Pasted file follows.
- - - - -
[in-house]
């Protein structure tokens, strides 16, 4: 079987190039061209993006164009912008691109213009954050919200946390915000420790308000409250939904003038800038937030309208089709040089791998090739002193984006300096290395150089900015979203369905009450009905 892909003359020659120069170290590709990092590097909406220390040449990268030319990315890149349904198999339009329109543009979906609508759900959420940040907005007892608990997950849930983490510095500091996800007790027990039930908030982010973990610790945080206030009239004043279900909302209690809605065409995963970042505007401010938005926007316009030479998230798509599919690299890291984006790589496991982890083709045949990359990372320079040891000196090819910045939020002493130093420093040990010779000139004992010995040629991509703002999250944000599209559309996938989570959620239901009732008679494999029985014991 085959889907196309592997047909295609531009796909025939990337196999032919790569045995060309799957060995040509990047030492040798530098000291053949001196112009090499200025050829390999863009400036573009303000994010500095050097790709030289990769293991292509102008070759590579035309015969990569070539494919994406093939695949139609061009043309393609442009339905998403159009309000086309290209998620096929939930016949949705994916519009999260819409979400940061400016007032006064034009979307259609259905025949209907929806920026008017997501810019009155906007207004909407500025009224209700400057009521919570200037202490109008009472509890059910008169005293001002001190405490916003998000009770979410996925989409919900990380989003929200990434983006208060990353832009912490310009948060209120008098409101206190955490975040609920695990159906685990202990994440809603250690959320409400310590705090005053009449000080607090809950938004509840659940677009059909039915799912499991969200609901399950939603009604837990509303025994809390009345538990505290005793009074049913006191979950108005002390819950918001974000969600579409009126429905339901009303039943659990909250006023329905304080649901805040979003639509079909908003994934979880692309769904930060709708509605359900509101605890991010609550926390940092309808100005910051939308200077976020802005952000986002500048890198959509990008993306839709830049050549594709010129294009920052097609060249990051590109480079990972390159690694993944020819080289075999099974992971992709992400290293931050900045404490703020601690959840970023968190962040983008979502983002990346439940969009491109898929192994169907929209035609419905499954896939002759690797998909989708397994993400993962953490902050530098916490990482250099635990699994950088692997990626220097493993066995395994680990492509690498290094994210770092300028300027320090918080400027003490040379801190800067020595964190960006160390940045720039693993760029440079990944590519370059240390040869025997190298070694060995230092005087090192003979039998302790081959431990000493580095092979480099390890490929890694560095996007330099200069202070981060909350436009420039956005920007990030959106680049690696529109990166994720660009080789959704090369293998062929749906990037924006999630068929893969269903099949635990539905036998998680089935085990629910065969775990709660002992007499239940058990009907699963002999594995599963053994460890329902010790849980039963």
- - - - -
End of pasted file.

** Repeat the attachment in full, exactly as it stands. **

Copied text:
[in-house]
């Protein structure tokens, strides 16, 4: 079987190039061209993006164009912008691109213009954050919200946390915000420790308000409250939904003038800038937030309208089709040089791998090739002193984006300096290395150089900015979203369905009450009905 892909003359020659120069170290590709990092590097909406220390040449990268030319990315890149349904198999339009329109543009979906609508759900959420940040907005007892608990997950849930983490510095500091996800007790027990039930908030982010973990610790945080206030009239004043279900909302209690809605065409995963970042505007401010938005926007316009030479998230798509599919690299890291984006790589496991982890083709045949990359990372320079040891000196090819910045939020002493130093420093040990010779000139004992010995040629991509703002999250944000599209559309996938989570959620239901009732008679494999029985014991 085959889907196309592997047909295609531009796909025939990337196999032919790569045995060309799957060995040509990047030492040798530098000291053949001196112009090499200025050829390999863009400036573009303000994010500095050097790709030289990769293991292509102008070759590579035309015969990569070539494919994406093939695949139609061009043309393609442009339905998403159009309000086309290209998620096929939930016949949705994916519009999260819409979400940061400016007032006064034009979307259609259905025949209907929806920026008017997501810019009155906007207004909407500025009224209700400057009521919570200037202490109008009472509890059910008169005293001002001190405490916003998000009770979410996925989409919900990380989003929200990434983006208060990353832009912490310009948060209120008098409101206190955490975040609920695990159906685990202990994440809603250690959320409400310590705090005053009449000080607090809950938004509840659940677009059909039915799912499991969200609901399950939603009604837990509303025994809390009345538990505290005793009074049913006191979950108005002390819950918001974000969600579409009126429905339901009303039943659990909250006023329905304080649901805040979003639509079909908003994934979880692309769904930060709708509605359900509101605890991010609550926390940092309808100005910051939308200077976020802005952000986002500048890198959509990008993306839709830049050549594709010129294009920052097609060249990051590109480079990972390159690694993944020819080289075999099974992971992709992400290293931050900045404490703020601690959840970023968190962040983008979502983002990346439940969009491109898929192994169907929209035609419905499954896939002759690797998909989708397994993400993962953490902050530098916490990482250099635990699994950088692997990626220097493993066995395994680990492509690498290094994210770092300028300027320090918080400027003490040379801190800067020595964190960006160390940045720039693993760029440079990944590519370059240390040869025997190298070694060995230092005087090192003979039998302790081959431990000493580095092979480099390890490929890694560095996007330099200069202070981060909350436009420039956005920007990030959106680049690696529109990166994720660009080789959704090369293998062929749906990037924006999630068929893969269903099949635990539905036998998680089935085990629910065969775990709660002992007499239940058990009907699963002999594995599963053994460890329902010790849980039963």